Beaver Creek Fire: Lessons learned from a wildfire

Beaver Creek Fire: Lessons learned from a wildfire »Play Video

HAILEY, Idaho (KBOI) - Dangerously close. That's what fire crews and neighbors in Hailey and Ketchum are still saying about the Beaver Creek Fire, which ripped through the Sawtooth National Forest in August 2013, scorching more than 111,000 acres.

Bob Grabowski has lived in his home in Hailey for 30 years, and has been evacuated from his home twice.

"That's enough," he laughed. "That's quite sufficient."

The blaze threatened some 5,000 homes, and the firefighters working to protect those homes. Grabowski's home was salvaged, and now the burn scars are starting to heal.

"Already you see it's begun to green up," he said, pointing at the burn line which came within feet of his back door.

However, the fear of losing his home nine months ago is a memory that no crew can extinguish.

"It was just devastating," Grabowski said.

Lightning sparked the blaze around midnight on August 7, 2013 in Camas County. The fire pushed north through the Sawtooth National Forest, and winds drove it east into Blaine County toward Highway 75. By August 15, flames ripped down over the mountains into areas like Greenhorn Gulch, just north of Hailey.

"This whole area burned probably in about four hours," Ketchum Fire Chief Mike Elle said. Elle and his crews were tasked with helping to protect the homes in Greenhorn Gulch. However, Elle said the morning the fire flew into the gulch, their equipment order arrived only a few hours before the flames did.

"We didn't have any time to prep," Elle said. "That made things a little more dangerous than usual. We were just relying on engines to pull into the driveways and do what they could with what they had on their engine and their crew."

The blaze swept up against dozens of homes in the Greenhorn area, but thanks to firefighters, only one was lost to the Beaver Creek Fire.

"They did a fantastic job," Elle said. "By all rights we should have lost all of the homes when a fire front like that went through."

"Bless the fire people who were just amazing. Absolutely amazing," Grabowski said.

Elle said his crews stood directly in between the homes and the fire front to fight the flames, but by doing that, he worries crews were putting too much on the line.

"There was some comments that the firefighters that were out here may have stayed too long," he said. "When the fire storm was going on in here that they may have, should have, backed out and come back in when it passed. But firefighters are firefighters.It's what we do, and we love what we do. You know, it's how you fight fires. You stand up against it with a hose and you put it out and that's kind of in our blood. Sometimes we forget that we should be protecting ourselves instead of a property that can be replaced."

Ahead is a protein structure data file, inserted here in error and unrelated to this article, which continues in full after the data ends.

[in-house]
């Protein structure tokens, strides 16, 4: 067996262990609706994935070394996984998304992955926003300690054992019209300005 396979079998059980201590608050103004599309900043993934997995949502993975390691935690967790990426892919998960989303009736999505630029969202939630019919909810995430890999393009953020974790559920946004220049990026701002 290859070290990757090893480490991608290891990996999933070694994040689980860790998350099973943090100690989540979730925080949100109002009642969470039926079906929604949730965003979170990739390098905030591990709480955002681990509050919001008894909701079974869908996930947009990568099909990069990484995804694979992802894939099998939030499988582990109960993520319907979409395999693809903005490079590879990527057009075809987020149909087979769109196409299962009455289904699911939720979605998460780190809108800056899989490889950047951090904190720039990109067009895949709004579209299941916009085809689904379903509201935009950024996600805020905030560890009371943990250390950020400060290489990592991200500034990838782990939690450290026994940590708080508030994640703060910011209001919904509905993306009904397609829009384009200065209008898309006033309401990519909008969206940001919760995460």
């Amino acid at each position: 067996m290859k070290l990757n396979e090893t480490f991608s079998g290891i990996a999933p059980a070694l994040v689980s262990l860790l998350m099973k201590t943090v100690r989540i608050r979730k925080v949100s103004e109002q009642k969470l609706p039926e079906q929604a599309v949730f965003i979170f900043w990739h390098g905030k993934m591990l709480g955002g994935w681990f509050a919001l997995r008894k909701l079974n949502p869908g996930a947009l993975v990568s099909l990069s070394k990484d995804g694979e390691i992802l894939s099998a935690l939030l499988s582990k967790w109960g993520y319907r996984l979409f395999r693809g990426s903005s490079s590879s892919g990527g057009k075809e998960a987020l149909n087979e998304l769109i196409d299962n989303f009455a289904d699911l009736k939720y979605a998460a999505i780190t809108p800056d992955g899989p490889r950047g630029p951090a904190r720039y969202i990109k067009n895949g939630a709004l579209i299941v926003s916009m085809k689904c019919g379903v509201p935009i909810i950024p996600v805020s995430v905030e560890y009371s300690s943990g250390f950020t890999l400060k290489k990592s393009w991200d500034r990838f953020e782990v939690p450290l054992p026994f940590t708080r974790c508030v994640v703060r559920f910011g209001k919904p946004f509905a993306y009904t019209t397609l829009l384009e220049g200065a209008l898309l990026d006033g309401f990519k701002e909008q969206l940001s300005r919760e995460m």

Because of that, the Ketchum Fire Department is changing the way it trains crews to attack wildfires.

"A home is not worth the injuries or a firefighter death," Elle said. "It simply isn't"

The chief said the department will focus training efforts on distinguishing when it's okay to stand and fight, versus when crews absolutely have to back off.

"All we're doing is instead of standing between the home and the fire front when it gets there, we're going to walk around the other side of the house and let the fire burn around the house and then we're going to go back and put it out," Elle explained.

But he said in order for this strategy to work, homeowners have to take responsibility to make sure their house can handle the heat. In the backcountry, the fire department said that goes beyond having defensible space.

"A lot of the damage to homes we had and the loss of buildings we had were due to wood shake roofs," Elle said.

It's a building choice that could be a costly change, but the Ketchum Fire Department said several roofs in Greenhorn Gulch caught fire during the Beaver Creek Fire, so they're trying to get the message out. They're changing their ways, and you need to as well.

Bob Grabowski has lived in his home for 30 years, and when KBOI 2News asked him if he would think about making changes to his house in light of what happened, he said he wasn't sure. But he says when push comes to shove, he would let his house burn if it meant he could help out the brave firefighters who put it all on the line for him last summer.

"There is no comparison whatsoever," he said. "I love my home. I love the collection of art we have here and all of that but they are things, and things can be replaced."